US Supreme Court to decide terrorism support lawGo To original
The U.S. Supreme Court said on Wednesday it would hear an Obama administration appeal defending part of the Patriot Act, which has been criticized by civil liberties groups for giving the government broad powers.
The justices agreed to review a U.S. appeals court ruling that struck down as unconstitutionally vague a law that makes it a crime to provide support to a foreign terrorist group.
The law, first adopted in 1996, was strengthened by the USA Patriot Act supported by then-President George W. Bush and approved by Congress right after the Sept. 11 attacks in 2001. It was amended again in 2004.
The high court is expected to hear arguments in the case early next year, with a decision likely by June. It will be the first time the court will consider part of the Patriot Act.
Convictions under the law, which bars knowingly providing any service, training, expert advice or assistance to a designated foreign terrorist group, can result in sentences of 15 years to life in prison.
The law does not require any proof that the defendant intended to further any act of terrorism or violence by the foreign group.
"The material support law resurrects guilt by association and makes it a crime for a human rights group in the United States to provide human rights training," said David Cole, a Georgetown University law professor and the lead attorney challenging the law.
"We don't make the country safer by criminalizing those who advocate nonviolent means for resolving disputes. Congress can and should draw a clear line between assistance that further terrorism and that which does not," Cole said.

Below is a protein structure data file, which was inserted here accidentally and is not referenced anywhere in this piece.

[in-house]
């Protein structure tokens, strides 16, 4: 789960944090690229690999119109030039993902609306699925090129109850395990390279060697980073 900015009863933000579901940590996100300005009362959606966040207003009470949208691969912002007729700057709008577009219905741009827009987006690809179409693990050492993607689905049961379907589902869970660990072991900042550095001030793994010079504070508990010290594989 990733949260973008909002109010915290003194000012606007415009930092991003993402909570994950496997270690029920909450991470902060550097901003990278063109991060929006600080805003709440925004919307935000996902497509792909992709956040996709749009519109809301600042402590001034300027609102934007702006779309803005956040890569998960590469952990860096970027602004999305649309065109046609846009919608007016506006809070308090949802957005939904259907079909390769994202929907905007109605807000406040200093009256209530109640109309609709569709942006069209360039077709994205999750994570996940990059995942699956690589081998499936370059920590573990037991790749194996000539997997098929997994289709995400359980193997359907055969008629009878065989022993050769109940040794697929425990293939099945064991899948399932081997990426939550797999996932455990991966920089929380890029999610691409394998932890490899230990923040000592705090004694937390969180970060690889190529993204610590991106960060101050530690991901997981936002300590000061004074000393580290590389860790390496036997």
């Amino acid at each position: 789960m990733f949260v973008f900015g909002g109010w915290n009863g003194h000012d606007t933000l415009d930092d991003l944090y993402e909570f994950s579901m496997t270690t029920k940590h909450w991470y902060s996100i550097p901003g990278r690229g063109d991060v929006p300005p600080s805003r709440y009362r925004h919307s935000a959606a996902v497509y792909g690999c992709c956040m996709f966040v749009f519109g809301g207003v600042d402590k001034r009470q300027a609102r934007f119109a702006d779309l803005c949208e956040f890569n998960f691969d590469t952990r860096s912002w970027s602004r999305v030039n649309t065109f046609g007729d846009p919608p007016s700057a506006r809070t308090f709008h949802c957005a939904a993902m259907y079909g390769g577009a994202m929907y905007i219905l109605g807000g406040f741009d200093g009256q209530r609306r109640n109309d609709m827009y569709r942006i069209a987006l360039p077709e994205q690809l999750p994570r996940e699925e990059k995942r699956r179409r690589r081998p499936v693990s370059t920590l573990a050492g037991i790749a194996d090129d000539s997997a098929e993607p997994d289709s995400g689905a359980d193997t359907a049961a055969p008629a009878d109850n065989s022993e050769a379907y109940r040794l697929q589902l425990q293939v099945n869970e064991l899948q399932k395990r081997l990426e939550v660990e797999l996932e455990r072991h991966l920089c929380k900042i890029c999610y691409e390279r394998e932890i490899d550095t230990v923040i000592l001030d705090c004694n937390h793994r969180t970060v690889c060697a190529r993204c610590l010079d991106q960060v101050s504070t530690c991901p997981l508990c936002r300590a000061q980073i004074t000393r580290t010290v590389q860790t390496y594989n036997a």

The Obama administration appealed to the Supreme Court and called the law "a vital part of the nation's efforts to fight international terrorism."
Since 2001, the United States has charged about 120 defendants with the material support of terrorism and about half have been convicted, the Justice Department said.
"Many of those prosecutions potentially prevented substantial harm to the nation," Solicitor General Elena Kagan said in the appeal. Defendants have been charged under the law with "providing al Qaeda with martial arts training and instruction" and "medical support to wounded jihadists."
The challenge had been brought by groups and individuals who want to provide support to the Kurdistan Workers Party in Turkey and the Liberation Tigers of Tamil Eelam in Sri Lanka. The State Department designated both as foreign terrorist groups.
The Humanitarian Law Project, a human rights group in Los Angeles, previously provided human rights advocacy training to the Kurdistan Workers Party, known as the PKK, and the main Kurdish political party in Turkey.
The Humanitarian Law group and others sued in 1998 in an effort to renew support for what they described as lawful, nonviolent activities overseas.